Te Aitanga-a-Hauiti, Te Whānau a Apanui, Ngāi Tūhoe
Fiona stems from a line of traditional weavers that have grounded her practice as a contemporary weaver and artist. Raised in Tolaga Bay and having grown up close to her grandmother Mrs Madeleine Tangohau the interest for raranga was cultivated at an early age. Fiona graduated with a Bachelors from Toihoukura, school of Māori Visual Arts and Design. She has also studied under and worked alongside many Tohunga raranga in the fibre arts which has contributed to the development of her weaving practice today.
Fiona’s most recent works are inspired by traditional Māori muka garments, the kākahu, tarapouahi and the pake karure. Her work is influenced by the precision and innovation of the intricate work of our tīpuna, and the creativity in the techniques they used to make these fine and exquisite garments.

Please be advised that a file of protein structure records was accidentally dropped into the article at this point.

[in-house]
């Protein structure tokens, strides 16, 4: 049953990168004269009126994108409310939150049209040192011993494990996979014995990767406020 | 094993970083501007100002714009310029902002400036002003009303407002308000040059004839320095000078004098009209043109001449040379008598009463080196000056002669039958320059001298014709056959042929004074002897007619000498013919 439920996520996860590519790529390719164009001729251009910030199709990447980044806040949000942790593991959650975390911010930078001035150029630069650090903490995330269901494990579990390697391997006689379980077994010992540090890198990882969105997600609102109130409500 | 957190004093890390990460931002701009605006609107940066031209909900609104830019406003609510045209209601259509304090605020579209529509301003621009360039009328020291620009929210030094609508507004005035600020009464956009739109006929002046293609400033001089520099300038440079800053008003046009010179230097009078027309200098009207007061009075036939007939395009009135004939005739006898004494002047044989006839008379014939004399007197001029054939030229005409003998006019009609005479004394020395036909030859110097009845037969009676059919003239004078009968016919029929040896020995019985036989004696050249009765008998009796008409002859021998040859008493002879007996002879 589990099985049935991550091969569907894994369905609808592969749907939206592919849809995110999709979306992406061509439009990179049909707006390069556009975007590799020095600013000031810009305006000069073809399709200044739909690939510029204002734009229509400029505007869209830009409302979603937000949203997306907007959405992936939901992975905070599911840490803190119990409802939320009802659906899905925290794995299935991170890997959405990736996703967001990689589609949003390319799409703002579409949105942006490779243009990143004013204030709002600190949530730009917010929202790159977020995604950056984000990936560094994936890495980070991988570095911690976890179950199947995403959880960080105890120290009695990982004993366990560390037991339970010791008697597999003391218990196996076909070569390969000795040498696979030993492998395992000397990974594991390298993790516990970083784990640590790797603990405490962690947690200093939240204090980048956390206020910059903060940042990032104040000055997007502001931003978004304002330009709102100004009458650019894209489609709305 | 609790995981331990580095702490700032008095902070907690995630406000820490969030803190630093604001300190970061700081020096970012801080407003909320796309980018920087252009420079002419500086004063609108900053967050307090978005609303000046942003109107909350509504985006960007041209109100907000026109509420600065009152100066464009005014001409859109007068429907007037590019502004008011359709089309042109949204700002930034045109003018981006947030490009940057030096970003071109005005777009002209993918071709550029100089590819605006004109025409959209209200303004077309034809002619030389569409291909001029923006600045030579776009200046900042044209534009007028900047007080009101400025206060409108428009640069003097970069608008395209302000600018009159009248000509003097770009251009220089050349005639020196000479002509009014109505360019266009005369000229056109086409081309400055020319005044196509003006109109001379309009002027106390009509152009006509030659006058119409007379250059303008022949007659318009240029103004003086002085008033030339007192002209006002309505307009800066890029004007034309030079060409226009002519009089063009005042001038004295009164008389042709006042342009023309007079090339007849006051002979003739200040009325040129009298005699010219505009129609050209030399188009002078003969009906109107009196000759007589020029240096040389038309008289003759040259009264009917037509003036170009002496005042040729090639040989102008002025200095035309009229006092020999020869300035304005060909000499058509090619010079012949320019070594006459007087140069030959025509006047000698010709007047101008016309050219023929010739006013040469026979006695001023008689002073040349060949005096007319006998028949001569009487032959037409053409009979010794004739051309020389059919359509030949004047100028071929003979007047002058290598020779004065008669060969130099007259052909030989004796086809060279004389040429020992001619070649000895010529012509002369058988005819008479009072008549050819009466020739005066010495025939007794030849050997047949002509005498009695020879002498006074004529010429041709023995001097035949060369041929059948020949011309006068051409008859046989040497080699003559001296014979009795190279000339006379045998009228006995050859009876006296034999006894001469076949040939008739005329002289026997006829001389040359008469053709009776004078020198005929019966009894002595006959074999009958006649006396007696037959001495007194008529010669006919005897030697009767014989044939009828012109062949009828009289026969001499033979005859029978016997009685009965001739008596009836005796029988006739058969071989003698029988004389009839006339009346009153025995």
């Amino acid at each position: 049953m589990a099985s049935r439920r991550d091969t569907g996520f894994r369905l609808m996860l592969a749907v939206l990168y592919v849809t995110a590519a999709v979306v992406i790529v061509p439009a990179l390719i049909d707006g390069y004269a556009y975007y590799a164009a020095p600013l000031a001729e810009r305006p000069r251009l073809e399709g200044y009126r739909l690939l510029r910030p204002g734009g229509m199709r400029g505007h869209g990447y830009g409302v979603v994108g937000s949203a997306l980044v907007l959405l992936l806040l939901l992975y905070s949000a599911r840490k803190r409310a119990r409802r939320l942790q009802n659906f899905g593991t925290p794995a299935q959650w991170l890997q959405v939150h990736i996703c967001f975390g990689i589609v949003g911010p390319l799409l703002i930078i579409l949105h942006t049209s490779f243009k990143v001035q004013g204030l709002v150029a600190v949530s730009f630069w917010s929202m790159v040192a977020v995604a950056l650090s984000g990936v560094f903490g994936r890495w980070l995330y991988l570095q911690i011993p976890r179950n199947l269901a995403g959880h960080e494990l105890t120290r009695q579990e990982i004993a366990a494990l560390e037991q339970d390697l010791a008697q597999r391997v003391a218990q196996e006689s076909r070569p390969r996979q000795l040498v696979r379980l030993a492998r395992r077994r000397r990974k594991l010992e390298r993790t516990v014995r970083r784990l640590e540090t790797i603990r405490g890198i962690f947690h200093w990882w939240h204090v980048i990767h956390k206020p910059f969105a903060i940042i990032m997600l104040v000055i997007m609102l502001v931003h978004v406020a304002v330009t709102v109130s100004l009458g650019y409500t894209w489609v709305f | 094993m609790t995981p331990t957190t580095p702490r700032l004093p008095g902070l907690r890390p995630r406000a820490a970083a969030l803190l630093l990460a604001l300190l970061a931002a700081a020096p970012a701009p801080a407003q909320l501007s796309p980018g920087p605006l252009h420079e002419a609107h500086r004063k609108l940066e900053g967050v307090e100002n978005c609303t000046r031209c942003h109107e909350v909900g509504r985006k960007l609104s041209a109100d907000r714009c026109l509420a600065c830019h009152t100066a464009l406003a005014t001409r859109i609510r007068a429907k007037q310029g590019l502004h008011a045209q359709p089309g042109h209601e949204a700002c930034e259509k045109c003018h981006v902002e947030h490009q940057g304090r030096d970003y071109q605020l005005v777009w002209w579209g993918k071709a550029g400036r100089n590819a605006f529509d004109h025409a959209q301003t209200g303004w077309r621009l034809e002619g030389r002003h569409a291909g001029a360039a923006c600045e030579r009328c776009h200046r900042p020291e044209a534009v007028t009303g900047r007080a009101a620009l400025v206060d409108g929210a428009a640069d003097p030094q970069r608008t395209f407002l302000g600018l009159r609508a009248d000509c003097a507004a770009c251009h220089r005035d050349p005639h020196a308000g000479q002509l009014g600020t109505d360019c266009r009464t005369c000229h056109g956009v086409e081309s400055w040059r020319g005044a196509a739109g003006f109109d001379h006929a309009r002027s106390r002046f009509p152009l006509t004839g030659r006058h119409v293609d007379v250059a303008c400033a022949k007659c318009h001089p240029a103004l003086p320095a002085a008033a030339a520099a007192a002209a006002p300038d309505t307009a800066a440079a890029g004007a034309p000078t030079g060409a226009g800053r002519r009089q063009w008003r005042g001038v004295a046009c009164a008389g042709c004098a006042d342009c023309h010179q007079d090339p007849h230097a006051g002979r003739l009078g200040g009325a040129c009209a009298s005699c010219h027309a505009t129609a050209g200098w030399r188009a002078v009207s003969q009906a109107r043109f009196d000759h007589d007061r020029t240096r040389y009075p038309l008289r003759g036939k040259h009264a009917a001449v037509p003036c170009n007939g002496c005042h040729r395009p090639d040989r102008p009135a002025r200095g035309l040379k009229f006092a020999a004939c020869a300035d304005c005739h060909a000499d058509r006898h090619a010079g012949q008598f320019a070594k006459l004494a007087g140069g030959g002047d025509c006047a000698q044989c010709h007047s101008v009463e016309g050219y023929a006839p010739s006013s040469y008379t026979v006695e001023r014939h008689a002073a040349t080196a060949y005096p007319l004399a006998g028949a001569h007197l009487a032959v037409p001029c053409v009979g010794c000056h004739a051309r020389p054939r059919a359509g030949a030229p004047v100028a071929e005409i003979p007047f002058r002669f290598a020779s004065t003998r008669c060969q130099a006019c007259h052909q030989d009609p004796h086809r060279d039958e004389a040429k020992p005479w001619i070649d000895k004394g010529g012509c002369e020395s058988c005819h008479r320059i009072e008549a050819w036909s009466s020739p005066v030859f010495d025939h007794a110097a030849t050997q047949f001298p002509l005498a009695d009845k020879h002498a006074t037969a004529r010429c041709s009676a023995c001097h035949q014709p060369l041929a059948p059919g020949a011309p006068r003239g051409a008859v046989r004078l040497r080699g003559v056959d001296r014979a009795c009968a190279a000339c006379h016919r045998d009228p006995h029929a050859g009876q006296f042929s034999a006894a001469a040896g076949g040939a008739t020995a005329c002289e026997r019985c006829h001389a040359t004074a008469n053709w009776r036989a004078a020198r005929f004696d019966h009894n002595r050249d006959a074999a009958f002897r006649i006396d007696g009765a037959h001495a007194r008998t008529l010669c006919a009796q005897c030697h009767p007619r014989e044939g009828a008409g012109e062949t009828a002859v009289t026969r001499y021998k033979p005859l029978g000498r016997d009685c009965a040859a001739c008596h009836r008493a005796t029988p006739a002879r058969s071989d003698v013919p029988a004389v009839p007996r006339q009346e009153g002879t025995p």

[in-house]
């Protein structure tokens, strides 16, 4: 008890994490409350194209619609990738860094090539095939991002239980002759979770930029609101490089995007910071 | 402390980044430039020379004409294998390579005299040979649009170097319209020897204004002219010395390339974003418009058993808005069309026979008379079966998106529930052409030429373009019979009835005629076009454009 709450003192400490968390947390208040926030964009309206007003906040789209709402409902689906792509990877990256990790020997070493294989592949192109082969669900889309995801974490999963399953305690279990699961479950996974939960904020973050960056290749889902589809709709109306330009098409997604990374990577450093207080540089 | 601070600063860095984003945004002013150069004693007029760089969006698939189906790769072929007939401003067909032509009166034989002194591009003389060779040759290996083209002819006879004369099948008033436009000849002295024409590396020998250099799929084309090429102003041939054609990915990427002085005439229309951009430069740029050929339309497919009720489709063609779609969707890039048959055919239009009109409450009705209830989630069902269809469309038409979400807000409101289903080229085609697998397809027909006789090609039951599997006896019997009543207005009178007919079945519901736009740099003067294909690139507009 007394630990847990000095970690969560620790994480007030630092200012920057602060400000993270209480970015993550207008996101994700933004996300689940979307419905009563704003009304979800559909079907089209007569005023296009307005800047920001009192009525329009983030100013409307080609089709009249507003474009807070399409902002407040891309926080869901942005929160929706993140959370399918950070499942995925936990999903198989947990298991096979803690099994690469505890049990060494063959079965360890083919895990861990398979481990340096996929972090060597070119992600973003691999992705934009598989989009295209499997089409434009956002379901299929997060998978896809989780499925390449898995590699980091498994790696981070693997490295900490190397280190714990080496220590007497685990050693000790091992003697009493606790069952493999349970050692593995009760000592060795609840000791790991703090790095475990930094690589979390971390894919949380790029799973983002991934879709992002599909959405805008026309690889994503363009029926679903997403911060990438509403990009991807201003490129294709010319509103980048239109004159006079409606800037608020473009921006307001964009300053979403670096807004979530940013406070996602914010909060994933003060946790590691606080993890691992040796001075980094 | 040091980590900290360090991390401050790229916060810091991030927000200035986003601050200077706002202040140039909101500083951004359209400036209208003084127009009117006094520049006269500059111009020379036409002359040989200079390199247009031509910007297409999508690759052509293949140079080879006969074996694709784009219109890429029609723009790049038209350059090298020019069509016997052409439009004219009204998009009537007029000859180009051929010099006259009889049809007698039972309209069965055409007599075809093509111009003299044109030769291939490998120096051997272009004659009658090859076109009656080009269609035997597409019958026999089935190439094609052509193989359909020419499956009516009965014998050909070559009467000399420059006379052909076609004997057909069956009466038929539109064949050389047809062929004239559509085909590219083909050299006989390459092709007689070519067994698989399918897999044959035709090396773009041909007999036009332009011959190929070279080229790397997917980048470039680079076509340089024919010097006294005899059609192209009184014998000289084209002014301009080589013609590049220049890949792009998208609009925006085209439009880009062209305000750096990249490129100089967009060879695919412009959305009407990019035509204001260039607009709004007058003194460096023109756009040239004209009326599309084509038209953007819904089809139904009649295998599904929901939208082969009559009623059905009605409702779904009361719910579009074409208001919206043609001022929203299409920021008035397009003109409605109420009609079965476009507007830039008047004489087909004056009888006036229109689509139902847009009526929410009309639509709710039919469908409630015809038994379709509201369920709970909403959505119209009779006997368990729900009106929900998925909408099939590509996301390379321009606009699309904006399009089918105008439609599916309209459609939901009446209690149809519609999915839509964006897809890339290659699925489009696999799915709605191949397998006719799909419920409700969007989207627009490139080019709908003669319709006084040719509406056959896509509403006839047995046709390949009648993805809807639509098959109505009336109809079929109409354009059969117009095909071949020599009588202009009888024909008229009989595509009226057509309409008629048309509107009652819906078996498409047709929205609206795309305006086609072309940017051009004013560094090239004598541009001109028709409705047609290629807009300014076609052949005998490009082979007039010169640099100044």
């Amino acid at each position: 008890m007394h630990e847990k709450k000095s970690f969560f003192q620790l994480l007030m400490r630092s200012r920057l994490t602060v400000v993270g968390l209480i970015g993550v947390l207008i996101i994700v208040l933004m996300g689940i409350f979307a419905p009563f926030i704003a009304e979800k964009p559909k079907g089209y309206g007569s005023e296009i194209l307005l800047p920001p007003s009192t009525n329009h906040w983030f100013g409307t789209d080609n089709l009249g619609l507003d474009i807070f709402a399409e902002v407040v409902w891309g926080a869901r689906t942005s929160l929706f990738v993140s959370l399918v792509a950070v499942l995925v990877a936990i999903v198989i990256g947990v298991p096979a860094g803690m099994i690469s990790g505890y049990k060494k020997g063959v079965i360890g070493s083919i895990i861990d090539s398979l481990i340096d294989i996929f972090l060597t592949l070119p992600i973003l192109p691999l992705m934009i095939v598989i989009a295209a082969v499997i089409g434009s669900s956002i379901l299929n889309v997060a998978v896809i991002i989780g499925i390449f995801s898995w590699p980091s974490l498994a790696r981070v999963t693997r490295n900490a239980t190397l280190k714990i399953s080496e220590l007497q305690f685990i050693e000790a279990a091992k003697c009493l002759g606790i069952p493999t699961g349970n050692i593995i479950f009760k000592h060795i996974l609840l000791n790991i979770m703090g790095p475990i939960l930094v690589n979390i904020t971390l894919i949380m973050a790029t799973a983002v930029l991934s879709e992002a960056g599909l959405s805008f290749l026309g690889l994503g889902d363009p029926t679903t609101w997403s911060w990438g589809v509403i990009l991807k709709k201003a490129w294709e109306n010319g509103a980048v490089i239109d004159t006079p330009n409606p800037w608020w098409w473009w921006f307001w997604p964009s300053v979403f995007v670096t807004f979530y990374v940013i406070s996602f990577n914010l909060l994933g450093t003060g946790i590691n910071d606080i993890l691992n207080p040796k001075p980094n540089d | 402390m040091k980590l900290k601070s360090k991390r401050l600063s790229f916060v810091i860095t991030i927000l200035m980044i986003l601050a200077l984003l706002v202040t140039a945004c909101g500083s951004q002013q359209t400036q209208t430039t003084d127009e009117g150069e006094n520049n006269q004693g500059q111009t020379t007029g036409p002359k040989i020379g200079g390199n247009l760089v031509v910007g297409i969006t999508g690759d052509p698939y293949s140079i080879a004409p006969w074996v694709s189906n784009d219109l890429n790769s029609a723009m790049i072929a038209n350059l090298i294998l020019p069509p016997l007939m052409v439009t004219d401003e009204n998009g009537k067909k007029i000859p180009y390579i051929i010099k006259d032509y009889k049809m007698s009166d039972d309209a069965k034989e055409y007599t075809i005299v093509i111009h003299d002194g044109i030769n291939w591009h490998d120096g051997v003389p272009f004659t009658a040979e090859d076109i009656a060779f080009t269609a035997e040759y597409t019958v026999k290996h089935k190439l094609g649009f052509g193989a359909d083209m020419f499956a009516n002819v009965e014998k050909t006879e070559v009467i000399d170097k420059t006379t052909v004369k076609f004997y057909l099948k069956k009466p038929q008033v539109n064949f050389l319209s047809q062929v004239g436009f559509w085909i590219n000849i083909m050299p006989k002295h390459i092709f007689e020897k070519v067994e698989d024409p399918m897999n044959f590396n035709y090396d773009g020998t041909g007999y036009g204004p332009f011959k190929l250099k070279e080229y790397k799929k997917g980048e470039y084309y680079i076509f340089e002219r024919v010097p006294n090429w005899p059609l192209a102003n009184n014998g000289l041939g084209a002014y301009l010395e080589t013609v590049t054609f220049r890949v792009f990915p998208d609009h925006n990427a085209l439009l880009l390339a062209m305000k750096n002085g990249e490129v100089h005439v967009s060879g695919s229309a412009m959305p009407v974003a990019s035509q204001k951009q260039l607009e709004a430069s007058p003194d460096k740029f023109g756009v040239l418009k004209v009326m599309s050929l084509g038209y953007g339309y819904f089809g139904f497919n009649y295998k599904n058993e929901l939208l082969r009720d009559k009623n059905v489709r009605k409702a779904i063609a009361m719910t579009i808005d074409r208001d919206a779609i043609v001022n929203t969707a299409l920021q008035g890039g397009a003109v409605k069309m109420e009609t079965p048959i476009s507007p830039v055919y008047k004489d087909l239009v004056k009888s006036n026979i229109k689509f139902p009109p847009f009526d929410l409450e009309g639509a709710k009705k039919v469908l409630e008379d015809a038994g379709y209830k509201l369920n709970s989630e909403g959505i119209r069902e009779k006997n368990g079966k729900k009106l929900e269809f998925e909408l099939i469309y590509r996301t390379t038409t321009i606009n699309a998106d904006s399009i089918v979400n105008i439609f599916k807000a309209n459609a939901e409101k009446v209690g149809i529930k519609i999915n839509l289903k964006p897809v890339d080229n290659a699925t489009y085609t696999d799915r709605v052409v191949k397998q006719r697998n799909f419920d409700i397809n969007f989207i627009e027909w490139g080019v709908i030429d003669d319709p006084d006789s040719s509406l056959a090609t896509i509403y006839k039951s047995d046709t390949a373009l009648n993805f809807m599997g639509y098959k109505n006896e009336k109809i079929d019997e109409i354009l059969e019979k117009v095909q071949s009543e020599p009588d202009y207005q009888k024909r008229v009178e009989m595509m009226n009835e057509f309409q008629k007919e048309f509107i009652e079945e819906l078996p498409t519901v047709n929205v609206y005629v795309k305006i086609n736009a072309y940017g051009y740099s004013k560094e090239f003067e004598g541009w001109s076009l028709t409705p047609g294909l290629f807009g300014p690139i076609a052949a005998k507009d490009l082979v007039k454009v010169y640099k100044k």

Fiona’s recent works include her contemporary Manutukutuku (kites), currently being exhibited on behalf of Hoea! Gallery and Project Space at Mangere Art Centre in Tāmaki Makaurau. Fiona also runs regular raranga workshops around Te Ika A Maui.
Te Ara i Whiti
Fiona is one of our twelve exhibiting artists for Te Ara i Whiti 2021.
For Te Ara i Whiti this year, Fiona is drawing inspiration from her time spent studying at Toihoukura. Her concept has been developed by an idea given from Simon Lardelli, of a large-scale contemporary piupiu, Nei ka noho i te uranga o te rā. Fiona says, “the women of Te Tairāwhiti during the haka pōhiri are known for our swing. The sound of the piupiu slapping against the body when wāhine swing during haka, the sound the piupiu makes when the kaiwero runs out to challenge the manuhiri, all these things have inspired this work”. Fiona hopes that this piupiu will act as a karanga piece to welcome manuhiri to our place. Nei ka noho i te uranga o te rā includes a soundscape from Julie Noanoa and Norm Heke called Ngā pūoro o te Pā Harakeke 2021.